Pixels were not really visible at 12 feet on a 98" diagonal image (my other screen size), although you can just barely spot them on large bright (stationary) areas - mostly white - such as clouds, if you are looking for them! This means you can sit much closer than any of the LCD projectors of the same WVGA resolution. For general purposes, I would say that to avoid seeing the pixels, you'll want to be sitting back about 1.5 times your screen diagonal. (100" diagonal screen x 1.5 = 150" or 12.5 feet). Many won't mind sitting closer - say as close as 10, maybe even 9 feet away!
Flesh tones, as mentioned previously, come out very natural looking, with only the minor changes in settings that comes of calibrating with the Avia disk. The two shots here from the Hi-Def DVHS tape of the Hawaian Tropic contest do have the flesh tones coming out a bit dark, but that was more of my digital camera's fault than the projected image. In both cases the backdrop was much brighter than the foreground, and the camera compensated appropriately. Had the camera captured the flesh tones properly, then the white dress and background of waves would have been blown out. Watching live, both looked very, very good.
What we really have here, in the Optoma H27, is an entry level priced home theater projector, that performs - well - like a far more expensive projector - much like their own H78DC3, an InFocus 7210, or similar projectors, but without the 720p resolution. But it does this for about 1/4 - 1/5 the cost of these higher end projectors. If you are sitting far enough back so that seeing pixels (screendoor) is a non issue, then this projector, really becomes a great deal.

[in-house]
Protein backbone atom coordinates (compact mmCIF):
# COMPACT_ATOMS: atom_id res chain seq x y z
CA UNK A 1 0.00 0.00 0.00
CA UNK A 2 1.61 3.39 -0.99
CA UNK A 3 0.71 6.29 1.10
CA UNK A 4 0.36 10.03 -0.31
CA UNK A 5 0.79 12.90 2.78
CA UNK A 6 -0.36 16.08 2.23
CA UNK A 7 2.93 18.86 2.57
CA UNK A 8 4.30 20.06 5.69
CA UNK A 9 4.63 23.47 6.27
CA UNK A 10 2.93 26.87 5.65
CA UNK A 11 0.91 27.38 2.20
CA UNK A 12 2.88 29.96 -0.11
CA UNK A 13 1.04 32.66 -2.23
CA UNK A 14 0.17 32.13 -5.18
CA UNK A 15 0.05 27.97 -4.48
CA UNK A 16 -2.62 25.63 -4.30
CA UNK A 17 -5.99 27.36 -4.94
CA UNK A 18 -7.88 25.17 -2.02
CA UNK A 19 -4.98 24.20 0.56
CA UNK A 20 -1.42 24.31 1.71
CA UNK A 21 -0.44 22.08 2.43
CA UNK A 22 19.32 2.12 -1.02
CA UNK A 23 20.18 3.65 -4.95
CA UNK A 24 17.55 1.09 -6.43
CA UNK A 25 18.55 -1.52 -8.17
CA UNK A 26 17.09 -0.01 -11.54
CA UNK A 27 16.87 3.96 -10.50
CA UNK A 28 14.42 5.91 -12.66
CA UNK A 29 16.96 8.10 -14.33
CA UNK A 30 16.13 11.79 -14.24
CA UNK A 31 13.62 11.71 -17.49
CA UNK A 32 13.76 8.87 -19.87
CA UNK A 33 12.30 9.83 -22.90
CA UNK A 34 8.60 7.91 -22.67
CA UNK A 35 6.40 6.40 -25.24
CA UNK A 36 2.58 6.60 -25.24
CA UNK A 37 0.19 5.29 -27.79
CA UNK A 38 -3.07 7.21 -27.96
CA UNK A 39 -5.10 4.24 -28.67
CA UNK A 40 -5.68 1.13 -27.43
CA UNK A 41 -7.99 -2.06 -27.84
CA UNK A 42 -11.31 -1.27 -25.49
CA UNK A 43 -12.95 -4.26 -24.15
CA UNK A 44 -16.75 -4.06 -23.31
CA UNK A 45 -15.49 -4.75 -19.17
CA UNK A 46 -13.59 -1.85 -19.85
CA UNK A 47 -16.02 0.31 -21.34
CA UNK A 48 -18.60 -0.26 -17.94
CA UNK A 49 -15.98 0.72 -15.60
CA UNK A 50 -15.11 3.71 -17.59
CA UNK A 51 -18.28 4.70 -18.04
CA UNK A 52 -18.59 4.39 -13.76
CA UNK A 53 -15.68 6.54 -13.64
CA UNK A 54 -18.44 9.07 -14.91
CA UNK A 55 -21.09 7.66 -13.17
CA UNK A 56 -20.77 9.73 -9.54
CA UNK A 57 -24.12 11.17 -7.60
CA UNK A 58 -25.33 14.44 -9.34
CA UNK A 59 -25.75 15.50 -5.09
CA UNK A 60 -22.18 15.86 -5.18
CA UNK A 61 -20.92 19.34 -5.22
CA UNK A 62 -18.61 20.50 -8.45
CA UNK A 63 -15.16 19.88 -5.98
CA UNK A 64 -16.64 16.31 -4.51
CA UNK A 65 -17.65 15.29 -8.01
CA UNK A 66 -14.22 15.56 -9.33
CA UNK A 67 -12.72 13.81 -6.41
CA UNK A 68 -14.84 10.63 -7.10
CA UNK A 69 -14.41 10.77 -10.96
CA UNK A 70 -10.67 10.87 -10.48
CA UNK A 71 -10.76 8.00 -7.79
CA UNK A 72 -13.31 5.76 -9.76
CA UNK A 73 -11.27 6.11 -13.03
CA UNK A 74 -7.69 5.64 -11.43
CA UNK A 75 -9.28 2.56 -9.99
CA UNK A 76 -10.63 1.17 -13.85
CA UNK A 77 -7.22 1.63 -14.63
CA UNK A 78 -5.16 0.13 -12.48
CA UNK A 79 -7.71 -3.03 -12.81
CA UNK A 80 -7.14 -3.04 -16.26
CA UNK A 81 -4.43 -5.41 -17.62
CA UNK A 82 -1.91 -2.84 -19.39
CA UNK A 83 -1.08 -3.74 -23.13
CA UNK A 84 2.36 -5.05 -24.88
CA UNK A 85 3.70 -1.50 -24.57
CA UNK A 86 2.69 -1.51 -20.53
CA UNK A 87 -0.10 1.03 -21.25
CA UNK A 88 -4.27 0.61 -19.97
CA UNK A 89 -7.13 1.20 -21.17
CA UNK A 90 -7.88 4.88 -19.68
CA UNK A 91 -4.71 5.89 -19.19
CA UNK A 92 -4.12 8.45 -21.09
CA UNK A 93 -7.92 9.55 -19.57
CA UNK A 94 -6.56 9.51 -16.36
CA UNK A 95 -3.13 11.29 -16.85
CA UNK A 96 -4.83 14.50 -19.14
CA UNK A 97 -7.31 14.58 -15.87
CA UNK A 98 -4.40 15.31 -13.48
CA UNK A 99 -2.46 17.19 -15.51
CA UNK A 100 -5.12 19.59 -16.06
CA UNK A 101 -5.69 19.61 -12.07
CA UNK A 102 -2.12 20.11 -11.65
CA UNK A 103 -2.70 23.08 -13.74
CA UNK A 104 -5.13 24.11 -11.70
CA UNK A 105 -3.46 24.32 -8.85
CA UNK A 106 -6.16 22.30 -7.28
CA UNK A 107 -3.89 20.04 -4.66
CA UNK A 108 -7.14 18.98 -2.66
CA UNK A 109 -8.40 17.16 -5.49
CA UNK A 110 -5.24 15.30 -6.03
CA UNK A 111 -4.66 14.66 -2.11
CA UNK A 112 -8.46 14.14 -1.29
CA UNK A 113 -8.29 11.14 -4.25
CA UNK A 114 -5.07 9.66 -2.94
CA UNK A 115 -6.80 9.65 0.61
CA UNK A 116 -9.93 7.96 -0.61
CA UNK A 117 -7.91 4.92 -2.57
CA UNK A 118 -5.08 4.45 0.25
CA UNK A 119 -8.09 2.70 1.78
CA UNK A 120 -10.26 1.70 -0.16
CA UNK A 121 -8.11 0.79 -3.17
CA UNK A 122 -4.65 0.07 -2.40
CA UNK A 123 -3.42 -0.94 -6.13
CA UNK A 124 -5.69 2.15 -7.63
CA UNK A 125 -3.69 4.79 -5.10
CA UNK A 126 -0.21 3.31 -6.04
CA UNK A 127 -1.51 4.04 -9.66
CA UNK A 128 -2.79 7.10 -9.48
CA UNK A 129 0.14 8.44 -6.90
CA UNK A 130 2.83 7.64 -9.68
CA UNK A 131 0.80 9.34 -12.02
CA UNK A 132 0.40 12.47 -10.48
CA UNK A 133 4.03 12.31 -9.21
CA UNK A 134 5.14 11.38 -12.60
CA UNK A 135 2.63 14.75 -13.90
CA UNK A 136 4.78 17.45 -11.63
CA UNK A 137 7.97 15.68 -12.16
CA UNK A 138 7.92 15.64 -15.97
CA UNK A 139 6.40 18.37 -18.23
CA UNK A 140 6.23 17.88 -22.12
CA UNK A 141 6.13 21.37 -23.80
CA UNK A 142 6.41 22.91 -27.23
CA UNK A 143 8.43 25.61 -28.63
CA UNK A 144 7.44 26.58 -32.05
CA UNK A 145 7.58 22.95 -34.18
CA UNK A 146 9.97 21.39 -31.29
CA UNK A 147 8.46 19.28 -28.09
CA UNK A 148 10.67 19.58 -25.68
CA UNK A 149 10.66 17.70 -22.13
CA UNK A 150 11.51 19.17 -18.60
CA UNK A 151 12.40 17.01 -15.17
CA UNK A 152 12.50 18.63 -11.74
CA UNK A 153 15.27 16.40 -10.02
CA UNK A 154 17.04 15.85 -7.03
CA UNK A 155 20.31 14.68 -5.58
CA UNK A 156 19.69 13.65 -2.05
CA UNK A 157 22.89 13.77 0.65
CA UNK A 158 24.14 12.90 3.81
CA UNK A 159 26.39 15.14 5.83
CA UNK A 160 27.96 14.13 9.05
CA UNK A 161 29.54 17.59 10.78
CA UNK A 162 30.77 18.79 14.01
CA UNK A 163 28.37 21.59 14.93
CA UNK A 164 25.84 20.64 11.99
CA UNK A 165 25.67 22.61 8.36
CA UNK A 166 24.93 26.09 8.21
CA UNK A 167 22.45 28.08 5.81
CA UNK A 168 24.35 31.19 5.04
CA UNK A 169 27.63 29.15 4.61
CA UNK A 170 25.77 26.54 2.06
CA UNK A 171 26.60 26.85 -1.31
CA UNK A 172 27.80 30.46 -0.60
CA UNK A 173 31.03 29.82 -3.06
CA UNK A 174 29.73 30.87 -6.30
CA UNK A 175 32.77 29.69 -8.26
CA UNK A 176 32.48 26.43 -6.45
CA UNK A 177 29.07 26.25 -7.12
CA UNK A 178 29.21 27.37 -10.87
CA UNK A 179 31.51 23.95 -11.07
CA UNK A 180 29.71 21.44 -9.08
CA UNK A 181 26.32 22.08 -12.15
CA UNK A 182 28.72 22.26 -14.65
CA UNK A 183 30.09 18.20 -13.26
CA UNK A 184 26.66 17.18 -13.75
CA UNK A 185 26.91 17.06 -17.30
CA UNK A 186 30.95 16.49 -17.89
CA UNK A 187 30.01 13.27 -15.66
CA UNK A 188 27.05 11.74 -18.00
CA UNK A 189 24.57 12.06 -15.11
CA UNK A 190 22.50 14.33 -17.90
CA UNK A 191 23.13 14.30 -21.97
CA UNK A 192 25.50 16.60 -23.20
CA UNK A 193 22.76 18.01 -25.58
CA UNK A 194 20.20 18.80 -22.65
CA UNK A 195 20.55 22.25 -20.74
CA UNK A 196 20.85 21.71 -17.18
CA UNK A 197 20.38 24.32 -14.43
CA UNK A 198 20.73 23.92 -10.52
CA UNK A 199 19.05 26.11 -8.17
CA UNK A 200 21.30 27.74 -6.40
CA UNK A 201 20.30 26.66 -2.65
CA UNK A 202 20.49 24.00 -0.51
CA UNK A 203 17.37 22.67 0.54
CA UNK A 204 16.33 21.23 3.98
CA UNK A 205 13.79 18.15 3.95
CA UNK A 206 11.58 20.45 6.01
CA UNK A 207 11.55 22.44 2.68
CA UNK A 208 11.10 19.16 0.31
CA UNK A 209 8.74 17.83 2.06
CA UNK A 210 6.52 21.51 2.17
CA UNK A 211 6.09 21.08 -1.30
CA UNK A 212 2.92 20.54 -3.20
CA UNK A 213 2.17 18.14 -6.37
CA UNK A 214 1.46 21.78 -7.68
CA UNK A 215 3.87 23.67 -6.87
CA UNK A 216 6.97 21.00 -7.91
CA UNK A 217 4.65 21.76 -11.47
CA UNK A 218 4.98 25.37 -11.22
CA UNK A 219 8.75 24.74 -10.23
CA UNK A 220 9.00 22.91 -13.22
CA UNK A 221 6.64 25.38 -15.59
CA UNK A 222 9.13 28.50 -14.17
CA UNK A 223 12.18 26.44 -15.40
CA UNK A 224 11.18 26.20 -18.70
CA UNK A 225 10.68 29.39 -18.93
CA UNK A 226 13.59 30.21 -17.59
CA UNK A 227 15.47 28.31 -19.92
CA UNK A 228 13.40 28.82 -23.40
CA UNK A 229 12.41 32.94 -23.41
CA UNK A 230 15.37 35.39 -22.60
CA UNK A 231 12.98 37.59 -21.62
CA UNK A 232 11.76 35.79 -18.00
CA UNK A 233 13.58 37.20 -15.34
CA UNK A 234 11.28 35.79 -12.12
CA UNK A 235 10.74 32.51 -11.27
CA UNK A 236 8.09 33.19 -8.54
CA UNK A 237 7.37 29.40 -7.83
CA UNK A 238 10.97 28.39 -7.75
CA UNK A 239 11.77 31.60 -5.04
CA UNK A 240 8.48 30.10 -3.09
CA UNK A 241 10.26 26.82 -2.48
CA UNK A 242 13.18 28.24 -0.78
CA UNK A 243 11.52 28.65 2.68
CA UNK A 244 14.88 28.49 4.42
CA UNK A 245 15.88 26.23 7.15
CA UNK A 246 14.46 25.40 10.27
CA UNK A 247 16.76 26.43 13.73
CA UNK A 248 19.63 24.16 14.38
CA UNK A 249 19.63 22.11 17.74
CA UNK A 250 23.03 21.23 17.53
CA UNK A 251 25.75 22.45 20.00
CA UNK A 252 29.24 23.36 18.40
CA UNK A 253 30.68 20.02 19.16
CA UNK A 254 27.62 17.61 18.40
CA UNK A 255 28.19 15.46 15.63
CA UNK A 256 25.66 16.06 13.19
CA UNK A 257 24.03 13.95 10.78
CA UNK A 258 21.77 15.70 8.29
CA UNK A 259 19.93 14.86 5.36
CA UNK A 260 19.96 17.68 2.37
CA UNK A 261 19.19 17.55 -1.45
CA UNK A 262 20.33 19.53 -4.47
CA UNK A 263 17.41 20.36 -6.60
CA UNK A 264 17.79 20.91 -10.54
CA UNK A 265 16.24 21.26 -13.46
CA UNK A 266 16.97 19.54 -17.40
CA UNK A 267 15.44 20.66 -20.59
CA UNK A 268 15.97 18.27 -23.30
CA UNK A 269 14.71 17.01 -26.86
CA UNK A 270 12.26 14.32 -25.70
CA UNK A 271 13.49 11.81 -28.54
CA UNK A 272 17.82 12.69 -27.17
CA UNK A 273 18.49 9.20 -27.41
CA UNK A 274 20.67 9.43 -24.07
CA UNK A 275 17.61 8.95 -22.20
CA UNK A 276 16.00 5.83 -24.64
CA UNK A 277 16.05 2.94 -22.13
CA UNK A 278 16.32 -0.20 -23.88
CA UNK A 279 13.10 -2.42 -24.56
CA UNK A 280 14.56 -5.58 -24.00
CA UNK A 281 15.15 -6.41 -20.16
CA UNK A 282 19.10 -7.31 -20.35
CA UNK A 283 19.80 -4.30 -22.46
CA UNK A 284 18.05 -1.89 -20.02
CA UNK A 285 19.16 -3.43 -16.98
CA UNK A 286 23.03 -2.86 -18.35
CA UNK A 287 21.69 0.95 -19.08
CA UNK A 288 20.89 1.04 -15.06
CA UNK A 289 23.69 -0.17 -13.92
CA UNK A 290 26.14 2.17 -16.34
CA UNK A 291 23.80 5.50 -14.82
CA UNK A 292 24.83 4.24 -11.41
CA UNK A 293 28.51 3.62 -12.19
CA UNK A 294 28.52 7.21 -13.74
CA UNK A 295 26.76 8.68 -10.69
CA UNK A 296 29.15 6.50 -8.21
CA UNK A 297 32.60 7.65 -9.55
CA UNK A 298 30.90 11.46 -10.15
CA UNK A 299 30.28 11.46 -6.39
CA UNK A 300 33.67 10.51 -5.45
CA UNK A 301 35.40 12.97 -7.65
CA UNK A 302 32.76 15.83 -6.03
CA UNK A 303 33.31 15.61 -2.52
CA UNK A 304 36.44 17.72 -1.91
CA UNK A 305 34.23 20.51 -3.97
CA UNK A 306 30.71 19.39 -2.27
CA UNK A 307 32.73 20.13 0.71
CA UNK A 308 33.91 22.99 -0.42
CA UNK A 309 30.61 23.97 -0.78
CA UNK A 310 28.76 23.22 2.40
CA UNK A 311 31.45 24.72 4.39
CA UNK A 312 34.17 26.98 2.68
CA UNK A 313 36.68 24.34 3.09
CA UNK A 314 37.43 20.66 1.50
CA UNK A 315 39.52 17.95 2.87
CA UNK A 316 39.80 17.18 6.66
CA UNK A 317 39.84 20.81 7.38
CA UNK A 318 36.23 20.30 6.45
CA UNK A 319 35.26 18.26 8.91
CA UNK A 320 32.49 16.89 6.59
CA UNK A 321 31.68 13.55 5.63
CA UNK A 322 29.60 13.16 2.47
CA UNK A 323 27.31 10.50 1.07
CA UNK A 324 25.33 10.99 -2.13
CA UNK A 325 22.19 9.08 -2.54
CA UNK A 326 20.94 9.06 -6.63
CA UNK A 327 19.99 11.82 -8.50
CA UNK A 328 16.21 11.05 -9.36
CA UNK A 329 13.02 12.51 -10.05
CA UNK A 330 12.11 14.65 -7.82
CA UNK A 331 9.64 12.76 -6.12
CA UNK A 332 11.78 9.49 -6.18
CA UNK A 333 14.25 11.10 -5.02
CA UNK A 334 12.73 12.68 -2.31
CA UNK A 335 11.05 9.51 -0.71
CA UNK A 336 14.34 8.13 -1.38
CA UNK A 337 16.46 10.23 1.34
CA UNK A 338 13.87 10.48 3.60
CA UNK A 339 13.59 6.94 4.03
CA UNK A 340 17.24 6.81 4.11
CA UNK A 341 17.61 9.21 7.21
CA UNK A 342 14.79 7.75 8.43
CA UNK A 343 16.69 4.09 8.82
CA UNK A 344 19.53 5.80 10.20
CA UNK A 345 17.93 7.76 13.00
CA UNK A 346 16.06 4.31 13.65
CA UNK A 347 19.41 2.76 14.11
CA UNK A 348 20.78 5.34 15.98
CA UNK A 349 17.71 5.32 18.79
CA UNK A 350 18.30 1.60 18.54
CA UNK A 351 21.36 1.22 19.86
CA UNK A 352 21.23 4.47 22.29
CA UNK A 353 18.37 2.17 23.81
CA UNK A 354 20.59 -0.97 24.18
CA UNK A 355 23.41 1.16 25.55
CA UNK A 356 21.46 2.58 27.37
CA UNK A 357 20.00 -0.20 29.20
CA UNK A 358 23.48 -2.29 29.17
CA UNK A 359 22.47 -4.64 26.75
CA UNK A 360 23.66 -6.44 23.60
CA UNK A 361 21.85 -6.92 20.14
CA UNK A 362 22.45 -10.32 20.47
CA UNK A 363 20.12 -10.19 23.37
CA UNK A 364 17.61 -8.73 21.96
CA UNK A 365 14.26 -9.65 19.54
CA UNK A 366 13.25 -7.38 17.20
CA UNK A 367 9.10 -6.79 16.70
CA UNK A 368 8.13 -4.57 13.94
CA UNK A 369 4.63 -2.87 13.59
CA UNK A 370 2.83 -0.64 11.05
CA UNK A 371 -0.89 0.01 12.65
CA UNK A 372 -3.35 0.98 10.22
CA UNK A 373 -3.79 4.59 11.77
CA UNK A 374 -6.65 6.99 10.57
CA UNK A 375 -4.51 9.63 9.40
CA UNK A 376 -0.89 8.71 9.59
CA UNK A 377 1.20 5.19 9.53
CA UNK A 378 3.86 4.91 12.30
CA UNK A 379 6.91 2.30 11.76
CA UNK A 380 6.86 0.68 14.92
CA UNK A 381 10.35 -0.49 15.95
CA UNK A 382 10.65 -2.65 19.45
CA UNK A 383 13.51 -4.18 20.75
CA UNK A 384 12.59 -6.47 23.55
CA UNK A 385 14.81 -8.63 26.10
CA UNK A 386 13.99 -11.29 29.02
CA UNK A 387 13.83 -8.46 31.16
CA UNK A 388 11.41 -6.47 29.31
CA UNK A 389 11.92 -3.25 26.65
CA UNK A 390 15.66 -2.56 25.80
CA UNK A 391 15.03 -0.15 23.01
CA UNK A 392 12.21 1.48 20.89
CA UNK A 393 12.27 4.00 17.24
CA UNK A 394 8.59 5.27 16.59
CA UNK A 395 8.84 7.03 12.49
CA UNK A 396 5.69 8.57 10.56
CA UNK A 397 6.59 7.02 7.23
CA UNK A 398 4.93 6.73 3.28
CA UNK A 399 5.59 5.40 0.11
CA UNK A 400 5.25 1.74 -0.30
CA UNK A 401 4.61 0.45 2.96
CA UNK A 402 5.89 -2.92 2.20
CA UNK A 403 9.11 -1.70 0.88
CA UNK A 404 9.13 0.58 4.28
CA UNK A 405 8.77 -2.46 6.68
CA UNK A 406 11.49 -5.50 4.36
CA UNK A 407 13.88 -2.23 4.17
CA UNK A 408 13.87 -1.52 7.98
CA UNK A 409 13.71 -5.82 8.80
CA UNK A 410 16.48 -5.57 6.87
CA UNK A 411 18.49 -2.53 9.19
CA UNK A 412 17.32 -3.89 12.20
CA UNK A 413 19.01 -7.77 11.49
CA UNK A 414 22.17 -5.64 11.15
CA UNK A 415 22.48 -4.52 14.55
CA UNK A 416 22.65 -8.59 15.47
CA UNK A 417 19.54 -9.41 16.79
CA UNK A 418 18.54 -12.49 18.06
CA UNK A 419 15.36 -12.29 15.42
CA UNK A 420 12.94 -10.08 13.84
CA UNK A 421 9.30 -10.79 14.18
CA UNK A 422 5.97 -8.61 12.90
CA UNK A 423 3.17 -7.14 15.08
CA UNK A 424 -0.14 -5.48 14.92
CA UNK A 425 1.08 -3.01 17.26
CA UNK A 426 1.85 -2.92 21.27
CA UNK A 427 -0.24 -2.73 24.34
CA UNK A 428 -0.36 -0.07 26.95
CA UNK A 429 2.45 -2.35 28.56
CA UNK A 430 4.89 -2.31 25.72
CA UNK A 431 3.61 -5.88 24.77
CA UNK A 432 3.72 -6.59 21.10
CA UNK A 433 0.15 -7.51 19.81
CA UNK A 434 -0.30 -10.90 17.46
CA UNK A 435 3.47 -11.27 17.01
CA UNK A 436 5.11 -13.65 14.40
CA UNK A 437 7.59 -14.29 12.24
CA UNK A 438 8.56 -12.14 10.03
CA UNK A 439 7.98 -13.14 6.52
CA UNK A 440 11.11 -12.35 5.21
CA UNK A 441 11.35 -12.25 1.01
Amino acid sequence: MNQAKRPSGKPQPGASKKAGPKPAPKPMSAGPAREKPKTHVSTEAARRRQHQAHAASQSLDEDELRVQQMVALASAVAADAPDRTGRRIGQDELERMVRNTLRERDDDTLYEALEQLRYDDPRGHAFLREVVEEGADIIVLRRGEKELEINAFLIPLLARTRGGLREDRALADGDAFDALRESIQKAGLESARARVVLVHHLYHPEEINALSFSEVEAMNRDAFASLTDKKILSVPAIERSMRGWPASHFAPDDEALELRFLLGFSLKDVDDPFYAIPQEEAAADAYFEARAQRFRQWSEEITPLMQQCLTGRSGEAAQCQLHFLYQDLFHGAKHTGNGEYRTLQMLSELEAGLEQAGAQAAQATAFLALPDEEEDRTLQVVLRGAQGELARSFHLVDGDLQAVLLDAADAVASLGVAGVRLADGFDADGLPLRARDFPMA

Of course next year we'll have new, higher resolution DVD's - either HD-DVD or Blu-Ray, both 720p resolution. And of course, today, you can enjoy HDTV with 1080i resolution. The Optoma H27 projector won't be as sharp on these sources as the more expensive projectors, but it sure is great to be able to enjoy similar overall picture quality - color hanlding, saturation, black levels, etc!
Review continues below this advertisement.
Black levels and Shadow Detail
With Optoma's AI engaged, the projector claims a dazzling 4000:1 contrast ratio, which should translate into excellent blacks and the ability to resolve details in dark areas. We put the Optoma projector against the InFocus Screenplay 4805, and found it to excel in these areas. Technically, if you are a purist, you may find some fault with contrast enhancing AI, for it is altering the original content. Of course, all projectors alter the original content, in that they cannot perfectly reproduce it due to limitations in projector design. My point is, overall contrast enhancement AI circuitry seems to be of significant benefit, and some of the best selling home theater projectors use it. Considering the rock bottom price of the H27 projector ($999 street price?), and the much greater image quality limitations of competing products, Optoma's AI is a very good thing!